Online Program

Perceived discrimination, medical mistrust and use of contraception among young Latino men and women

Monday, November 2, 2015

Meredith Manze, PhD, MPH, Community Health and Social Sciences, City University of New York Graduate School of Public Health and Health Policy, New York, NY
S. Marie Harvey, DrPH, MPH, College of Public Health and Human Sciences, Oregon State University, Corvallis, OR
Daniel López-Cevallos, PhD, MPH, Center for Latino/a Studies and Engagement, Oregon State University, Corvallis, OR
Background: Preliminary research suggests that perceived discrimination among African American women is associated with lower use of prescribed contraceptive methods.  Little is known, however, about how perceived discrimination among Latinos may influence use of contraception.

Objectives: We aim to assess the association between perceived discrimination and medical mistrust with use of different contraceptive methods among young, rural Latinos.

Methods:   Cross-sectional survey-based interviews were conducted with 220 Latino men and women, aged 18-25 living in rural Oregon.  The Andersen model of health care utilization served as the theoretical framework for this study.  Bivariable tests and multinomial ordered logistic regression models were used to explore the relationship between general perceived discrimination, medical mistrust, and type of contraceptive method used (prescribed vs. non-prescribed or none). Multivariate models accounted for sociodemographic characteristics, acculturation, health beliefs, insurance and relationship dynamics related to contraception.

Results: Preliminary analyses suggest that perceived discrimination and medical mistrust were not significantly associated with type of birth control method. In turn, type of payment method (paying on one’s own) for birth control and related services was significantly associated with lower odds of using a prescribed method, whereas increased partner power in the relationship was significantly associated with higher odds of using prescribed methods.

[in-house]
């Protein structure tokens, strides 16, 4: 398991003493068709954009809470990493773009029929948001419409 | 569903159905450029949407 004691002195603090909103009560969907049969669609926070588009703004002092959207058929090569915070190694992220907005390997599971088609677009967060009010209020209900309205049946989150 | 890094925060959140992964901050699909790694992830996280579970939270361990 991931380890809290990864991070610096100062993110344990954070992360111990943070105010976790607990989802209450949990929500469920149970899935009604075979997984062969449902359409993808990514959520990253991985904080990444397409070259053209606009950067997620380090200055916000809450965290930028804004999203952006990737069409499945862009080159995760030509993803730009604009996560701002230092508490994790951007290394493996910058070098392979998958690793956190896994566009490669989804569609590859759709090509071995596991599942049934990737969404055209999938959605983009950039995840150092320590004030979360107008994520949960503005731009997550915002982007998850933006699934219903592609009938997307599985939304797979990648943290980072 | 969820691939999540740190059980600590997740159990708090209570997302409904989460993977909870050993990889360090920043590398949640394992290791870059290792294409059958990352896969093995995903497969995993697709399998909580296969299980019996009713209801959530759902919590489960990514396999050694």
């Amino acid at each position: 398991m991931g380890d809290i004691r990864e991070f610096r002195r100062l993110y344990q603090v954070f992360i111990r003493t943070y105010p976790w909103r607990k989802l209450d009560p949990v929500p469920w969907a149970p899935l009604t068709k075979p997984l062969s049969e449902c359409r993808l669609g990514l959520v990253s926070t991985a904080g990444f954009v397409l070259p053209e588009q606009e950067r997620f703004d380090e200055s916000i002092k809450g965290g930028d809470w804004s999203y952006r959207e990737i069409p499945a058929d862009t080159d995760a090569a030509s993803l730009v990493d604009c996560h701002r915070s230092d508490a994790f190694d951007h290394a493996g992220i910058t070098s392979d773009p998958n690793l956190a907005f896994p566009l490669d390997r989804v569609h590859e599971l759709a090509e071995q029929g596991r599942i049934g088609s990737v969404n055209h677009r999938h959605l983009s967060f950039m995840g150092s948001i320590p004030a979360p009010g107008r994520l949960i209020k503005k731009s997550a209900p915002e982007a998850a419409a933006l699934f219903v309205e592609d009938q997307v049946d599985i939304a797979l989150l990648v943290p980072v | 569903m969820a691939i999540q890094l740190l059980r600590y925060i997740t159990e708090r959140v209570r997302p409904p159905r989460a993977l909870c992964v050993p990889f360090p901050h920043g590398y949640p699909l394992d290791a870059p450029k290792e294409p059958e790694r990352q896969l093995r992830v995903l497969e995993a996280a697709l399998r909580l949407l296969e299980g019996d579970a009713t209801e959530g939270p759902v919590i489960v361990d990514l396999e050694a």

Conclusions: Preliminary findings suggest that perceived discrimination and medical mistrust were not associated with type of contraceptive method used among young, rural Latino men and women.

Learning Areas:

Public health or related research
Social and behavioral sciences

Learning Objectives:
Describe the association between perceived discrimination among young Latino men and women with type of contraceptive use.

Keyword(s): Contraception, Minority Health

Presenting author's disclosure statement:

Qualified on the content I am responsible for because: I hold a PhD in Public Health and am an Assistant Professor at the School of Urban Public Health at Hunter College in the CUNY School of Public Health. Furthermore, I have several years of experience conducting both qualitative and quantitative research on racial/ethnic disparities, sexual health and family planning.
Any relevant financial relationships? No

I agree to comply with the American Public Health Association Conflict of Interest and Commercial Support Guidelines, and to disclose to the participants any off-label or experimental uses of a commercial product or service discussed in my presentation.

Back to: 3217.0: Contraception